Lenovo's ThinkPad P series was built for professionals who require the most performance from a mobile workstation. With a large display, seventh-generation Intel mobile Xeon processor, the latest NVIDIA Quadro GPUs, fast storage, and a built-in color calibrator, the ThinkPad P71 laptop could be the perfect laptop for video editors, designers, and other creators. But there's no such thing as the perfect laptop. And the Lenovo ThinkPad P71 starts at about $1,500 and can easily go over $4,000 with customization.
Read on for the full review.
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ThinkPad P71 hardware
The Lenovo ThinkPad P71 looks serious. There are no shiny surfaces that scream for attention. It's covered in a black glass-fiber reinforced plastic, with aluminum-magnesium at the bottom. Build quality is excellent, as there's no creaking or flexing when handing the device. The P71 passes military certification tests for vibrations, bumps, humidity, high altitude, extreme temperatures, and more. I wasn't planning on bringing this laptop to a tropical jungle or a blistering hot desert, but it's good to know that this laptop can handle those environments.
Our review unit has a 17.3-inch UHD, 4K IPS display, which is great for creating and consuming content. Since the screen is already big, most people won't need a secondary or external monitor. There's an option for a Full-HD display if you want to save some money. A huge feature that many creators are going to like is the built-in color calibrator. It ensures accurate colors throughout the life of the system. You just need to fire up the pre-installed X-Rite Pantone Calibrator app and follow the instructions to close the lid and let the tool calibrate the display. I have nothing bad to say about the display, but other people might prefer a touchscreen.
ThinkPad P71 technical specifications
|OS||Windows 10 64-bit|
|CPU||Intel Xeon E3-1535M (seventh gen)|
|Display||4K UHD 17.3-inch IPS Screen|
|RAM||32GB LPDDR4 (2x16GB)|
|Graphics||NVIDIA Quadro P5000 (16GB)|
|Storage||1TB SSD M.2 PCIe NVMe|
|WiFi||Intel dual-band Wireless-AC 8265|
The ThinkPad P71 has several ports. The left side has a USB 3.0 port and optional Smart Card Reader. The right side has a mini DisplayPort, three more USB 3.0 ports, SD card reader, and an audio jack. There's also a slot for ExpressCard, which I haven't seen before in laptops I've reviewed. And on the back, there are two Thunderbolt 3 ports, one HDMI-out, ethernet port, and the AC power.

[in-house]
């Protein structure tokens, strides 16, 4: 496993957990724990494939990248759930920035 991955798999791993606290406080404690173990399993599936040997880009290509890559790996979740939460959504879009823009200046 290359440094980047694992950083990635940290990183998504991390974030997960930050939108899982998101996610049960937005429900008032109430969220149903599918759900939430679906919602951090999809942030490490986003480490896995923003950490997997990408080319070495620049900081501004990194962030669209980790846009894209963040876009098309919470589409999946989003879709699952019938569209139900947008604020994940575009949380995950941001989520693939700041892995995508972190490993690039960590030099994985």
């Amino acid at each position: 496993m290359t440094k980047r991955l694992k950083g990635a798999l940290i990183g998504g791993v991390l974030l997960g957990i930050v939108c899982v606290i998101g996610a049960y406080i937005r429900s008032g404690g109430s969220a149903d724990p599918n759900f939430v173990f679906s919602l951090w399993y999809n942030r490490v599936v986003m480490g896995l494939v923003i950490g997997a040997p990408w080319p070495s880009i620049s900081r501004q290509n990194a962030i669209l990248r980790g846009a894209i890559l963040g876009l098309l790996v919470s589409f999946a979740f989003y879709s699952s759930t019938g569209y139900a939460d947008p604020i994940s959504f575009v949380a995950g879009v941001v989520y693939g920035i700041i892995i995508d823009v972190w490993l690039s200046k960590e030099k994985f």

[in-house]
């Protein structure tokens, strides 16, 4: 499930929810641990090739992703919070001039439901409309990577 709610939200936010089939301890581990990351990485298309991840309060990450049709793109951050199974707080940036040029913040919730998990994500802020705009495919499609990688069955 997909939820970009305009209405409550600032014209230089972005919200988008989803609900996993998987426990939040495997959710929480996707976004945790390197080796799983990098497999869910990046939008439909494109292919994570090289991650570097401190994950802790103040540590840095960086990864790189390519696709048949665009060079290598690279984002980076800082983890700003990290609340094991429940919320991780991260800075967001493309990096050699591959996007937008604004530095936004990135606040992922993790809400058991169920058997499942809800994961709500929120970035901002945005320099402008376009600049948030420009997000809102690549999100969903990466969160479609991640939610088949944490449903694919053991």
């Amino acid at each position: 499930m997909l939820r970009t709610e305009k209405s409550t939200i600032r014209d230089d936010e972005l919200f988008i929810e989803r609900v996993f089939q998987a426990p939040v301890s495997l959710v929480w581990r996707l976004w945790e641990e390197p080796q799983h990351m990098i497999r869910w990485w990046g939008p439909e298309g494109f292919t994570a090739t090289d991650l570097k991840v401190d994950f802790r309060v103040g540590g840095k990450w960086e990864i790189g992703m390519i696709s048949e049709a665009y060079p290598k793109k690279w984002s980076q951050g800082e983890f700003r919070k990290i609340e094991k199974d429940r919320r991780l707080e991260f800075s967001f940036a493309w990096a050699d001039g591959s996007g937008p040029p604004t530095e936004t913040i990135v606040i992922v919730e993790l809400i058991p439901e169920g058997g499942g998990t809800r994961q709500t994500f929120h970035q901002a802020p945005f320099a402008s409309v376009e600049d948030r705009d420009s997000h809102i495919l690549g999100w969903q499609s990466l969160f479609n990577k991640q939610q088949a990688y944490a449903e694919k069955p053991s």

The bottom has a removable 96 watt-hour battery and dock connector. With so many ports already on this laptop, you won't need the dock connector or other dongles. The bottom has screws that are easy to remove, and it takes just a few minutes to upgrade memory and storage.
The backlit keyboard is very comfortable to type on. There's plenty of travel for the keys, and there's even room for a numeric keypad. However, there's one thing that's weird about the keyboard: Lenovo switched the positions of the Fn and Ctrl keys. Previous ThinkPad users are already familiar with this layout, but I hate it. However, you can open the Lenovo Settings app to switch it to normal.
Another useless feature for me is red TrackPoint in the middle of the keyboard, but I know some people like to use it. The trackpad feels comfortable to touch, and it has precision drivers, so the built-in Windows gestures are there. There are also six touchpad buttons, which help people who use the TrackPoint, but I'd rather remove the TrackPoint and extra buttons for a larger trackpad.
There are dual front-facing speakers in between the display and keyboard. They're loud and sound fine. You can also optimize them for movies, music, gaming, or voice using the Lenovo Settings app.
To the right of the numeric keypad is the fingerprint reader for Windows Hello. It works as expected, and many people will be glad to have it to sign-in to the laptop or authenticate apps. Above the display is a 720p camera which is adequate for video calls.
ThinkPad P71 software